Oh, absolutely. But it wasn’t so much that as it was my [religious] training. But my father was a great humanitarian. Forget the religion. But anybody around who needed—and this is during the Depression, when nobody had anything. . . . He would find a family. We’d bring them some groceries—as little as we had. So, I learned a lot from that. I’ll never forget that day we brought some groceries to this lady’s house with a little kid. And they just cried....And so, in addition to the church going, I grew up with the kind of idea that [if] you’ve got it made, you need to give back.
This tradition of helping is woven throughout the stories of each generation of G1 Ted’s descendants. Today, Victor is not a church member, so he would be defined as a none although he is not antireligious. During his interview, he mentioned several religious books that he is currently reading and talked enthusiastically about what they had to say.
Like her father, Victor, G3 Dawn also has taken an eclectic and unconventional religious pathway throughout the ups and downs of life. She had some exposure to religion in her family while growing up, through her mother and grandmother. As an adult, she married an abusive man, which led to the end of organized religion for her. “I stopped going to church and I was really mad at God,” she says. “I just couldn’t do it. . . . And all the stuff that, in church, didn’t offer me any comfort. It didn’t make any sense.” Because she knew some alcoholics who were “driving [her] crazy,” she started attending Al-Anon. “And that is kind of where I get my religion these days, from AA.” Now fifty-six, Dawn says that she believes in God but that she just does not go to church. “I just feel like I can have a spiritual connection without that. But it’s important to me. I mean, in my personal life, it’s something that I think about quite often.”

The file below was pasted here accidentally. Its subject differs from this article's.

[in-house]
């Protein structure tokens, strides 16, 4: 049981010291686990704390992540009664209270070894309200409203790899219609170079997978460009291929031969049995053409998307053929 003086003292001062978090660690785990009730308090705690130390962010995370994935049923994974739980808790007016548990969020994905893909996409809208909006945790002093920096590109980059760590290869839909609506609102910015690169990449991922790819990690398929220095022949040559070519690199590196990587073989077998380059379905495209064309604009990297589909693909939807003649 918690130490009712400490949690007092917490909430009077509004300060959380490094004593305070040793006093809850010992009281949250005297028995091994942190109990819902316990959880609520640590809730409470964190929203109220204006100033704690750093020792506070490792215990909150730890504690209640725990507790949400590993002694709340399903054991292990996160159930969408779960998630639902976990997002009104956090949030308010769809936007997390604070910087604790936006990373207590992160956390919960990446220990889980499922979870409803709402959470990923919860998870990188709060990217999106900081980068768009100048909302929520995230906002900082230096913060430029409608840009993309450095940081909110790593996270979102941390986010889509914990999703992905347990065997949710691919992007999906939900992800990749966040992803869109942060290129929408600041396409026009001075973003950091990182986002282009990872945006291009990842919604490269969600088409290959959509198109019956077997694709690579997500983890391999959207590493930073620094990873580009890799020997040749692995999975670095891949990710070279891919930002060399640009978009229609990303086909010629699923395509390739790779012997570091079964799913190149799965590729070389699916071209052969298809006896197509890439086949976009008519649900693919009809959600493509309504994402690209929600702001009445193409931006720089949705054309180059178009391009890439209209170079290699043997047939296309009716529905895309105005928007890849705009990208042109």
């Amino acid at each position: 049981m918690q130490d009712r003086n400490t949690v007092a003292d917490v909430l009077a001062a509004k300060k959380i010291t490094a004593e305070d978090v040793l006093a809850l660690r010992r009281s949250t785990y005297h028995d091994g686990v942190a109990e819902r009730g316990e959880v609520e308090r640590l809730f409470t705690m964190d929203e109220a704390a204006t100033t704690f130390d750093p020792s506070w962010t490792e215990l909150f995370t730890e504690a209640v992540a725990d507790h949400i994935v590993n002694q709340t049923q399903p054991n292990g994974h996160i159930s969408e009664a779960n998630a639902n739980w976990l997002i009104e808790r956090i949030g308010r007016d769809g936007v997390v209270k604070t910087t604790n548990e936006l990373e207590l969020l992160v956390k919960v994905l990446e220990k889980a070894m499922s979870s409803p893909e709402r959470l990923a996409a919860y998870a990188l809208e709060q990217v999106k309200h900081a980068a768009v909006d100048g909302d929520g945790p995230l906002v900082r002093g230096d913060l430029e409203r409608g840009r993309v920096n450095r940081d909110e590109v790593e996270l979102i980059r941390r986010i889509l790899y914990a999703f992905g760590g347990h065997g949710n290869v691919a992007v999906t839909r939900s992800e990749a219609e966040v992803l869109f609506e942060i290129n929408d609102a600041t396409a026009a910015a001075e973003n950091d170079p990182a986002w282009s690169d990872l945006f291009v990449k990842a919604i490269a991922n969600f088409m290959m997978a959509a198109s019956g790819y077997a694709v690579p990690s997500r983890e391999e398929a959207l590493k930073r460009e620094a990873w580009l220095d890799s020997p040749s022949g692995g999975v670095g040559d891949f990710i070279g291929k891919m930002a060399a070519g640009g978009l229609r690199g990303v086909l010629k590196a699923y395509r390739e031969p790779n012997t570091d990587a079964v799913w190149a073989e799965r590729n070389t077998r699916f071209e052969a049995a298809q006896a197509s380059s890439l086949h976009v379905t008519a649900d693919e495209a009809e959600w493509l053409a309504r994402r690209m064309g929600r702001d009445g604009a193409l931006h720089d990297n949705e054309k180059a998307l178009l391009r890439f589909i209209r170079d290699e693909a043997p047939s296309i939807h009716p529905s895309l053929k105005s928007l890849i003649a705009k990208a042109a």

Dawn’s daughter, thirty-six-year-old G4 Gina, defined herself as an atheist. In her interview she told us how highly she values the liberal, humanistic point of view she received from her family. She describes how she and Gabriel, her husband, who is also an atheist, view religion:
Religion is not important to us. In fact, I would say that we are antireligious. . . .You can teach morality without having to involve God. The Golden Rule is pretty simple and you don’t need God to come down and tell you that. Religion is so dogmatic, so it contributes a lot to people hurting each other and not understanding each other.
When asked what religious values and beliefs she would like to pass on to her young children, Gina replied, “I value reason and science and treating people the way you would want to be treated, and I think that’s a good basis for teaching my children the right values.” Gina commented further that she would want her children to be atheists like herself and her husband: